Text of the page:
Dance of the Hours


Article from Issue 282/2024

Sometimes the data points in the news come in pairs, or at least they converge into pairs when you stop to think about them. I noticed a story this month on the many layoffs in the tech industry.

Dear Reader,

Sometimes the data points in the news come in pairs, or at least they converge into pairs when you stop to think about them. I noticed a story this month on the many layoffs in the tech industry. According to the report, 50,000 tech employees have lost their jobs so far in 2024. 2023 saw 260,000 lose their jobs, the biggest total since the bust in the wake of the dot-com era [1].

The other story that caught my eye was about a bill in the US Senate to mandate a 32-hour work week instead of the customary 40-hour week [2]. I'm not exactly sure why I think these stories belong together, other than the fact that the rise of AI is often cited as a reason for some of the house clearing. AI reduces the need for human workers. Of course, all companies are always in search of greater efficiency, and efficiency means doing more in fewer hours. Another story in the news notes that Mercedes has entered into a plan to replace humans with robots for "low skill, physically challenging, manual labor" [3].

A full analysis of the economics of human versus machine is not possible in a one-page welcome column – in fact, even the economists writing 1,000-page books don't agree on what is happening and what to do about it. But I really wonder if maybe we should be asking where we're going to be in, say, 20 or 30 years if we keep replacing human jobs with machine labor. If there are fewer total human work hours to share among a constant supply of workers, we'll all either have to work fewer hours, or else a great many of us will have no work at all. A free market optimist, of course, would say that we can make up the difference by simply expanding the economy, which could work in theory – then you just have to decide whether it is reasonable to expect that the economy will expand at a rate that will keep pace with the advances we are making in AI. It seems possible that a 32-hour work week could provide a more orderly transition to an AI-based future, in which case, it might be better for business than slowly driving down wages and dealing later with droves of unemployed or underemployed workers who can't afford to buy the consumer products that fuel the economy.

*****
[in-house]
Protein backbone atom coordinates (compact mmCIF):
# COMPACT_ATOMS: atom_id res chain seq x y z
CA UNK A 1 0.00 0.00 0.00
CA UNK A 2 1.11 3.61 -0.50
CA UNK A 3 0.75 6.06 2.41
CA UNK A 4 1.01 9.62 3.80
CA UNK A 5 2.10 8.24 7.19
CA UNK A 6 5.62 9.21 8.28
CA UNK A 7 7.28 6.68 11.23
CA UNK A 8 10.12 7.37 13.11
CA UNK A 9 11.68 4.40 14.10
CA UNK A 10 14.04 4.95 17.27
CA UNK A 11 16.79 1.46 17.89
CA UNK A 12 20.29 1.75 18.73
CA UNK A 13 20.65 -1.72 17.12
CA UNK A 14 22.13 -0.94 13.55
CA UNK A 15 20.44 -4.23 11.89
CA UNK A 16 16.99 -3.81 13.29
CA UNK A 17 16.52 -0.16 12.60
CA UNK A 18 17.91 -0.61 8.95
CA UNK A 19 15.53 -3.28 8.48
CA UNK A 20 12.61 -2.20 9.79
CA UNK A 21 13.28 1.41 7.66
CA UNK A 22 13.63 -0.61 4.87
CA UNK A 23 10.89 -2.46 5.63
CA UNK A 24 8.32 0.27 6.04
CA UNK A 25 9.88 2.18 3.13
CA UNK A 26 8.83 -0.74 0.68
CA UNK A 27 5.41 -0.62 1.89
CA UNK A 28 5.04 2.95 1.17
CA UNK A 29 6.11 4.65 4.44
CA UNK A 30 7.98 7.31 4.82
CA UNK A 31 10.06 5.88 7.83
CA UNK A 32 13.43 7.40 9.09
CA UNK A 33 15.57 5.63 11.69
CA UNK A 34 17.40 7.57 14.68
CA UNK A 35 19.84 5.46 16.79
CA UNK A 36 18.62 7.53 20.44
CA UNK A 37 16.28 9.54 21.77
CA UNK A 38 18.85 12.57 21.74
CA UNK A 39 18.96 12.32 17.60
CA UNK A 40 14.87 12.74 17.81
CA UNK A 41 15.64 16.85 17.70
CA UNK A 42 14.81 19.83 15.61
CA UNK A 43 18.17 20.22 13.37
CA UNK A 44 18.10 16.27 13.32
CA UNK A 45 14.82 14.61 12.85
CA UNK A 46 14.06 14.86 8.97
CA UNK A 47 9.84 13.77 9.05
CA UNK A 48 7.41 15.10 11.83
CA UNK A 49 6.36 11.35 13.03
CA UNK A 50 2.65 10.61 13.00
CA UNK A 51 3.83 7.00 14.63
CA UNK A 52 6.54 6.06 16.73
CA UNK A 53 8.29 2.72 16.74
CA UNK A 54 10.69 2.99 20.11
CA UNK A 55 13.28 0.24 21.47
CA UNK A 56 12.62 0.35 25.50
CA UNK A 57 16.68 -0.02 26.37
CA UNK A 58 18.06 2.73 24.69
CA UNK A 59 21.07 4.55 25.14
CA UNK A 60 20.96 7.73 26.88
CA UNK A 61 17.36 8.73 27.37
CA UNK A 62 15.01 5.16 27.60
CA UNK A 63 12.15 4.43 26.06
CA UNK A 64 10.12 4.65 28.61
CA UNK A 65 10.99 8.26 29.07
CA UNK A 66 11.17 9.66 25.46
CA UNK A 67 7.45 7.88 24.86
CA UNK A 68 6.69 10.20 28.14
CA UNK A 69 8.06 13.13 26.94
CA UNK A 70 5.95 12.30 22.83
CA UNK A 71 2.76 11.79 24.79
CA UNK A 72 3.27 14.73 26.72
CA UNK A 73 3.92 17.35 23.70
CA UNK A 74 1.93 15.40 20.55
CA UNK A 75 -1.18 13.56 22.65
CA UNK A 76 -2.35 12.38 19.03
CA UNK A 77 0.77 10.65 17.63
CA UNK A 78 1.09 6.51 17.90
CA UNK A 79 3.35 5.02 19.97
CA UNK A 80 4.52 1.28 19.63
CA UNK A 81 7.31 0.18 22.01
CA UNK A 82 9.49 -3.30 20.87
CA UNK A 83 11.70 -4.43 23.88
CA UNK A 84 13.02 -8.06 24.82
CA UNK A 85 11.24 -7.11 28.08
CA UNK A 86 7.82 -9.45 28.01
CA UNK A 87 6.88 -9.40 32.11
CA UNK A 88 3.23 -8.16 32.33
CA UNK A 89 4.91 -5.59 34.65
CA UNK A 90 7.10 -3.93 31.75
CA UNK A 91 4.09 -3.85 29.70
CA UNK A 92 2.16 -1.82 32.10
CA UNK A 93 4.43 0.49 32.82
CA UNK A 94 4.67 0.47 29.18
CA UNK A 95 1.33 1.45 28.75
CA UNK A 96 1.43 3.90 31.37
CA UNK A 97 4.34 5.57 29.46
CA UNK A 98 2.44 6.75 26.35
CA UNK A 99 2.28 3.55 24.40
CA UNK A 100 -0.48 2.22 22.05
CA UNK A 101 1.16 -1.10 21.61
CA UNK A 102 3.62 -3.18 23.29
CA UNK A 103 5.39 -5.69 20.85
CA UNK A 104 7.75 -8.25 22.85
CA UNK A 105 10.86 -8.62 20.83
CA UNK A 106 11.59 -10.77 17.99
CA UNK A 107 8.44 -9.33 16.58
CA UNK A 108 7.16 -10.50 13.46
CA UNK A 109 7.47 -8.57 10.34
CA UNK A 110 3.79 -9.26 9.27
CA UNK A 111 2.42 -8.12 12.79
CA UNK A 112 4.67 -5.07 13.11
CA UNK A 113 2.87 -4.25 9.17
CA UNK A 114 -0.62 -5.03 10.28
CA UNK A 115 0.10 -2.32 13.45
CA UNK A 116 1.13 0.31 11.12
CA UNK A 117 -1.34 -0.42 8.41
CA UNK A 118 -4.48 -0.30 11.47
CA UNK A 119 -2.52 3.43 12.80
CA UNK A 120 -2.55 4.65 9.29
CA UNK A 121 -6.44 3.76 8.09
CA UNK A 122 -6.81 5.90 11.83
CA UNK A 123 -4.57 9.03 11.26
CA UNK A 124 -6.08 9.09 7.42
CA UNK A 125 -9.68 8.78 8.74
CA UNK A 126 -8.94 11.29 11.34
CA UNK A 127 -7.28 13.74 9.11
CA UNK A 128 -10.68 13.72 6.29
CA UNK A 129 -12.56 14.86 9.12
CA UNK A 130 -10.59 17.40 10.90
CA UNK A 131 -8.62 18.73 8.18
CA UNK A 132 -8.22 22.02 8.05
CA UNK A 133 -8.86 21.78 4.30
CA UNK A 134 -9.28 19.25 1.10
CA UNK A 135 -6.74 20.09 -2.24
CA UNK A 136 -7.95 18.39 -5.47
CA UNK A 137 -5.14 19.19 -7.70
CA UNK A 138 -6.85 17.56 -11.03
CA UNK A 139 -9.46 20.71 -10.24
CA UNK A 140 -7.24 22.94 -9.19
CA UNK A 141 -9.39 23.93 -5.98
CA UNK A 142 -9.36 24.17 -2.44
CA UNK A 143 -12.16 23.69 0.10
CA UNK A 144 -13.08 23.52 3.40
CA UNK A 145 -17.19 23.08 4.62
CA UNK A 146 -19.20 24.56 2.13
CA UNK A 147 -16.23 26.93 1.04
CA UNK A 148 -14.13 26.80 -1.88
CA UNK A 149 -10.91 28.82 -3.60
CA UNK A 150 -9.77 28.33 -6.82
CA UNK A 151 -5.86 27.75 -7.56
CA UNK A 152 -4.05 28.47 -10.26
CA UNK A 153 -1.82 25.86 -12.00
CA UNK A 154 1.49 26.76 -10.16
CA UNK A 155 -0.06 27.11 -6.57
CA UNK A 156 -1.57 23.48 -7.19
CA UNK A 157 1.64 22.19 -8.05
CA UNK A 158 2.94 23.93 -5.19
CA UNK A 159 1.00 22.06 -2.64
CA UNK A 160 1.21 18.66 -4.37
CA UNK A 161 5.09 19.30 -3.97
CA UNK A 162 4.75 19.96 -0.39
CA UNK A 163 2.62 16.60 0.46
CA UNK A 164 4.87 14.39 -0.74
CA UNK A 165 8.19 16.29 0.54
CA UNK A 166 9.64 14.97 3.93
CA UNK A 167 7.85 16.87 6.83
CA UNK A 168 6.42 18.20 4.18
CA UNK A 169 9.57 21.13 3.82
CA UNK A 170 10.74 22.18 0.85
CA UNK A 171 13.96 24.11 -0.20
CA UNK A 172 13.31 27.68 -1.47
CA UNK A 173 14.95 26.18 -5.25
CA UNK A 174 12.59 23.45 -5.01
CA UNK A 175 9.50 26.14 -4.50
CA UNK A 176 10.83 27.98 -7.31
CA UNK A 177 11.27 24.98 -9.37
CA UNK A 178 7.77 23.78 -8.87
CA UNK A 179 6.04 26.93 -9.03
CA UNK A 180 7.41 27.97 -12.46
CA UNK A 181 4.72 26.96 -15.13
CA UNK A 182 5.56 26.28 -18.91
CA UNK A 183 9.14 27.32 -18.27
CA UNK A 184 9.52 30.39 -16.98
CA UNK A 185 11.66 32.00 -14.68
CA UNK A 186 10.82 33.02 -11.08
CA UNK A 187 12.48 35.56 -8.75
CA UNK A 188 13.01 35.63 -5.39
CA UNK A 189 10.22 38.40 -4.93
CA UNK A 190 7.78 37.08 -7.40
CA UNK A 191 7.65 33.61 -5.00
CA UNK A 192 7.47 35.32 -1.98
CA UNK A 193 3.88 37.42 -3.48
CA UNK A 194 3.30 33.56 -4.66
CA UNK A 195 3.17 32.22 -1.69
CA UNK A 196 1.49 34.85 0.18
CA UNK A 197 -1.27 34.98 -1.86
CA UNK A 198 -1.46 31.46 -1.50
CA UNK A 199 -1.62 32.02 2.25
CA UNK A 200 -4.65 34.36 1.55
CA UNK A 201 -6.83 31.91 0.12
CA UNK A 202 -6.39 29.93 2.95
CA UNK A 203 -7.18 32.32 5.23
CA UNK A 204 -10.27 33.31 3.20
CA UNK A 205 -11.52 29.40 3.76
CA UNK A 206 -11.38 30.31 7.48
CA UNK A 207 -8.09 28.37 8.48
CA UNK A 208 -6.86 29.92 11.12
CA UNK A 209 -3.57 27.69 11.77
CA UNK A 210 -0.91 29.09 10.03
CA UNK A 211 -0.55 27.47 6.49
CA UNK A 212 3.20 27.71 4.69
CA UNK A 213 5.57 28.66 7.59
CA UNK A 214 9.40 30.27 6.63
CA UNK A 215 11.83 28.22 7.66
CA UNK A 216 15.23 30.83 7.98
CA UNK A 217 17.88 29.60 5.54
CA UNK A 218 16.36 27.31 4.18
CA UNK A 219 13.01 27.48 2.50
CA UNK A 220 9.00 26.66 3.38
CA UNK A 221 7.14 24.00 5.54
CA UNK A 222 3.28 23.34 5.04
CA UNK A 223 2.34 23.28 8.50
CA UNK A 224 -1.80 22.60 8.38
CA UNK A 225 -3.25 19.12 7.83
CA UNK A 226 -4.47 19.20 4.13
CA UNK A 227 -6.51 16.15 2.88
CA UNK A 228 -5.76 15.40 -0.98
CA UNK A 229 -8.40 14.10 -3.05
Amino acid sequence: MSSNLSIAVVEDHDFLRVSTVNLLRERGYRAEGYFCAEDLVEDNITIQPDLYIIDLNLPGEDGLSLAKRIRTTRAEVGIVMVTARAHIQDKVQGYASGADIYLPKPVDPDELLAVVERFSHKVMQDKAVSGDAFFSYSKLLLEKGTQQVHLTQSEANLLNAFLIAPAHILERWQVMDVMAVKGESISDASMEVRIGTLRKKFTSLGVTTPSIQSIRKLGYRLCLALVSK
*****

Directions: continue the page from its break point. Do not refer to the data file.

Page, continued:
As of now, it doesn't appear that the bill for a 32-hour work week will pass. This kind of bold proposal will need much more momentum if it is ever going to make it into law. But the idea isn't going anywhere, so expect to hear more about a shorter work week as time goes on.

And speaking of time going on, I want to give a big thanks to our columnist Graham Morrison, whose final installment of FOSSPicks appears in this month's issue. Graham was the cofounder of the excellent Linux Voice magazine, which merged with Linux Magazine back in 2016, and he's been with us ever since. It has been a pleasure to work with Graham for all these years. He gets his copy in on time, and we rarely have to edit it. But beyond that, his energy, wit, omnivorous interests, and deep knowledge of open source are a bright light. He will be difficult to replace – but rest assured we'll try. Best of luck Graham! We tune up our soft synths to play a fond song of farewell.

Joe Casad, Editor in Chief


  1. "Laid-Off Techies Face 'Sense of Impending Doom' with Job Cuts at the Highest Since Dot-Com Crash" by Alex Koller, CNBC, March 15, 2024:
  2. "Vermont Senator Bernie Sanders Introduces Four-Day Workweek Bill" by Martin Pengelly, The Guardian, March 15, 2024:
  3. "Mercedes Is Trialing Humanoid Robots for Low-Skill Repetitive Tasks" by Jess Weatherbed, The Verge, March 15, 2024:

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